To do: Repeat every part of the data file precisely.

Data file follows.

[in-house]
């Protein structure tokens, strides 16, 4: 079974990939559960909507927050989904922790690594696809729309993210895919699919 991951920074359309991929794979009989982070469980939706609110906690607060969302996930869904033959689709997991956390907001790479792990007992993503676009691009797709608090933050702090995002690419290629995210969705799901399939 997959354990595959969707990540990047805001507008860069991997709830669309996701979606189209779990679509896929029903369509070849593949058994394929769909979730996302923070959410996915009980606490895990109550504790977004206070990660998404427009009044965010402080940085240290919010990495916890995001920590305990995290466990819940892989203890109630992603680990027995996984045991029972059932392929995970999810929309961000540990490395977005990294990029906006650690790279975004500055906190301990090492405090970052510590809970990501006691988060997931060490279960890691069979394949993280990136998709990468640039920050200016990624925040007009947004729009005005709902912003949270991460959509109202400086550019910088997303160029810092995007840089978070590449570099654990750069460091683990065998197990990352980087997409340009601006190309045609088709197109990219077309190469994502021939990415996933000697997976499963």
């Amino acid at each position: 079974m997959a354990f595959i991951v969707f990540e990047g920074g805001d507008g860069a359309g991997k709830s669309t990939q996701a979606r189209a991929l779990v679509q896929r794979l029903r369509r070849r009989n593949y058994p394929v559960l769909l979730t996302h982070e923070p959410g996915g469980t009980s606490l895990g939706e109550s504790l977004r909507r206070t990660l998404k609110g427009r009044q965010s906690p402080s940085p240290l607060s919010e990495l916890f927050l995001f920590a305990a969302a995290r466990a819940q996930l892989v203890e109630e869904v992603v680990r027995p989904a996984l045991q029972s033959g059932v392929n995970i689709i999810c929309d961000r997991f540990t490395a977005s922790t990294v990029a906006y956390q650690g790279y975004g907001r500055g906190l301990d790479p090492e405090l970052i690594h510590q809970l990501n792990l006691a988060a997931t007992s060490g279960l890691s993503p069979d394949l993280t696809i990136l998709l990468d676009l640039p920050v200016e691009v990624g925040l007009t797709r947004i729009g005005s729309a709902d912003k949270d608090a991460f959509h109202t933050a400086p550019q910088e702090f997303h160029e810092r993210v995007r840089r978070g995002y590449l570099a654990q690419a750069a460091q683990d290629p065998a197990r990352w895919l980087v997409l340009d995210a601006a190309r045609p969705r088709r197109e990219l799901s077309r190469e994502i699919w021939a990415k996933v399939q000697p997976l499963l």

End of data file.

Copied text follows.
[in-house]
């Protein structure tokens, strides 16, 4: 079974990939559960909507927050989904922790690594696809729309993210895919699919 991951920074359309991929794979009989982070469980939706609110906690607060969302996930869904033959689709997991956390907001790479792990007992993503676009691009797709608090933050702090995002690419290629995210969705799901399939 997959354990595959969707990540990047805001507008860069991997709830669309996701979606189209779990679509896929029903369509070849593949058994394929769909979730996302923070959410996915009980606490895990109550504790977004206070990660998404427009009044965010402080940085240290919010990495916890995001920590305990995290466990819940892989203890109630992603680990027995996984045991029972059932392929995970999810929309961000540990490395977005990294990029906006650690790279975004500055906190301990090492405090970052510590809970990501006691988060997931060490279960890691069979394949993280990136998709990468640039920050200016990624925040007009947004729009005005709902912003949270991460959509109202400086550019910088997303160029810092995007840089978070590449570099654990750069460091683990065998197990990352980087997409340009601006190309045609088709197109990219077309190469994502021939990415996933000697997976499963």
């Amino acid at each position: 079974m997959a354990f595959i991951v969707f990540e990047g920074g805001d507008g860069a359309g991997k709830s669309t990939q996701a979606r189209a991929l779990v679509q896929r794979l029903r369509r070849r009989n593949y058994p394929v559960l769909l979730t996302h982070e923070p959410g996915g469980t009980s606490l895990g939706e109550s504790l977004r909507r206070t990660l998404k609110g427009r009044q965010s906690p402080s940085p240290l607060s919010e990495l916890f927050l995001f920590a305990a969302a995290r466990a819940q996930l892989v203890e109630e869904v992603v680990r027995p989904a996984l045991q029972s033959g059932v392929n995970i689709i999810c929309d961000r997991f540990t490395a977005s922790t990294v990029a906006y956390q650690g790279y975004g907001r500055g906190l301990d790479p090492e405090l970052i690594h510590q809970l990501n792990l006691a988060a997931t007992s060490g279960l890691s993503p069979d394949l993280t696809i990136l998709l990468d676009l640039p920050v200016e691009v990624g925040l007009t797709r947004i729009g005005s729309a709902d912003k949270d608090a991460f959509h109202t933050a400086p550019q910088e702090f997303h160029e810092r993210v995007r840089r978070g995002y590449l570099a654990q690419a750069a460091q683990d290629p065998a197990r990352w895919l980087v997409l340009d995210a601006a190309r045609p969705r088709r197109e990219l799901s077309r190469e994502i699919w021939a990415k996933v399939q000697p997976l499963l």